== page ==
The mint oil is held in the leaf and once its cut, the weather has to be perfect.
"You've gotta have dry weather. Because if you mow your mint and it's wet, when the sun comes out you're gonna steam all the oil out of your leaves. And you would have just lost the crop," Candy said.
That does not happen very often to the Seelys. It's one reason they are the only mint farmers left in an area that used to burst with mint farms.
"In the 30s 40s and 50s this area was the largest mint growing area in the U.S., the world!" said Mike Seely.
"There was about 15,000 acres of peppermint and spearmint here in this whole valley," he added.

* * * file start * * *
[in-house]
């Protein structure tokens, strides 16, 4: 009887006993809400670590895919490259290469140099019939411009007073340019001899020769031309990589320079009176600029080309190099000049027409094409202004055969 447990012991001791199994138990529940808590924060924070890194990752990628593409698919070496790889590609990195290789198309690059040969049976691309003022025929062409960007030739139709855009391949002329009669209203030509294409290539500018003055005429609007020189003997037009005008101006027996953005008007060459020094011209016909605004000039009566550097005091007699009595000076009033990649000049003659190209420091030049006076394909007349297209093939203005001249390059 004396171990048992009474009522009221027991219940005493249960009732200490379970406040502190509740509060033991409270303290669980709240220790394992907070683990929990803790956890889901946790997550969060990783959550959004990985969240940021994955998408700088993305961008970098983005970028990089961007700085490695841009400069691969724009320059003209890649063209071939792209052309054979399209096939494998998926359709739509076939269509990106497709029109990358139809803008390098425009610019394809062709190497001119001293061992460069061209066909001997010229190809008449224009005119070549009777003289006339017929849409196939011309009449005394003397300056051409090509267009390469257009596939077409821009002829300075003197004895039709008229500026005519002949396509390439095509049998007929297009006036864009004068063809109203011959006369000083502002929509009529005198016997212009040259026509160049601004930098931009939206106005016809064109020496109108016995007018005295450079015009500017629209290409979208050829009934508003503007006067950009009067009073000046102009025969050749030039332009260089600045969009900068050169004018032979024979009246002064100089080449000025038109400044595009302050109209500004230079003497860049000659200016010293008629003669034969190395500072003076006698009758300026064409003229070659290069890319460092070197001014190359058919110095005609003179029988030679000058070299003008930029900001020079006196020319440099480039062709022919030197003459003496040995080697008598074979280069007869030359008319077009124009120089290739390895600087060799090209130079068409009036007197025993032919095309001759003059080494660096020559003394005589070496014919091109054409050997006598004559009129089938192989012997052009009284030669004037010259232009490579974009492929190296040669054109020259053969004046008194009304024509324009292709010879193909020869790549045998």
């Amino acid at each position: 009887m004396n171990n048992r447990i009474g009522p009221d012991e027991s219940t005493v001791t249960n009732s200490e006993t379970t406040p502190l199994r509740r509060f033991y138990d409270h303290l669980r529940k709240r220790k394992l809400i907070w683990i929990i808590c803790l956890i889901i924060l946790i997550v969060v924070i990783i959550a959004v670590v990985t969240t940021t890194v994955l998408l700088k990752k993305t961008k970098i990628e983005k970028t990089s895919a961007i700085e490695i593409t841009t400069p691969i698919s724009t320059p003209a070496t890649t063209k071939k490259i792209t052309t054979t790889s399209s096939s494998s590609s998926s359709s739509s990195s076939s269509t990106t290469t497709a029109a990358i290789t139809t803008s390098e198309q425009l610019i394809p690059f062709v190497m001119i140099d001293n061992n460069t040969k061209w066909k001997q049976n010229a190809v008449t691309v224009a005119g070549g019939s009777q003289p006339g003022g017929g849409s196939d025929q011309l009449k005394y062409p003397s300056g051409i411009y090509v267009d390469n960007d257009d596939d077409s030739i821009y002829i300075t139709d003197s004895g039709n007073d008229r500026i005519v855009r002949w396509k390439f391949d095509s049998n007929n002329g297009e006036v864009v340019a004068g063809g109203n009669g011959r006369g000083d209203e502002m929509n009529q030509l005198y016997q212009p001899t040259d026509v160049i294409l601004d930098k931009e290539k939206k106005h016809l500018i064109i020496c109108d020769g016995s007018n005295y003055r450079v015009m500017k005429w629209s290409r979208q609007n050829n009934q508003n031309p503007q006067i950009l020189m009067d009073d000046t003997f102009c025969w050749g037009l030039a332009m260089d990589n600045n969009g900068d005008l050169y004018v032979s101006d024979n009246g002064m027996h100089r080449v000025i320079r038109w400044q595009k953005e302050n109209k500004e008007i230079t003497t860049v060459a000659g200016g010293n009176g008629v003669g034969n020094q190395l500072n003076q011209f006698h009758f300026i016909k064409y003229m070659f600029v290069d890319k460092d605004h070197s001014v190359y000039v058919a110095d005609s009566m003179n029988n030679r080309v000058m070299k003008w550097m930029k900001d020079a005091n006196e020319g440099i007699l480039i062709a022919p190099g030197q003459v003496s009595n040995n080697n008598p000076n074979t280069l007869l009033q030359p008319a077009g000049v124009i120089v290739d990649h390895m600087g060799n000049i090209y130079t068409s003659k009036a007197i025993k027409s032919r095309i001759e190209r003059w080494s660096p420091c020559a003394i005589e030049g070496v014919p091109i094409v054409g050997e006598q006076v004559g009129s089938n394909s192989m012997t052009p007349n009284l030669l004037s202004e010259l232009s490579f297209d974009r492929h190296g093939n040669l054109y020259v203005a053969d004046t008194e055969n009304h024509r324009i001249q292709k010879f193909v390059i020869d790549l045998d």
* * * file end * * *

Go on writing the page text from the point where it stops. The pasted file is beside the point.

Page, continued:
He said the farms fell to low prices, a fungus, the Vanport flood or all three.
Now, most Oregon mint farms are found on the east side of the state.
The Seely's process is as simple as cooking up moonshine.
They bring the mint from the field and heat it from the bottom in large, enclosed containers. The rising steam carries the mint oil up with it. The oil is captured and cooled in tubes leading to tanks where its distilled.
Besides being good farmers and distillers, the Seelys have survived by diversifying.
Candy Seely began making chocolate patties to show customers how they could use the oil. They soon learned the customers wanted to buy the patties. Now they are sold in Whole Foods, Fred Meyer and other stores around the country.
Each patty has a small bit of the mint oil inside. It's helped stabilize the farm and ensure its around for future generations.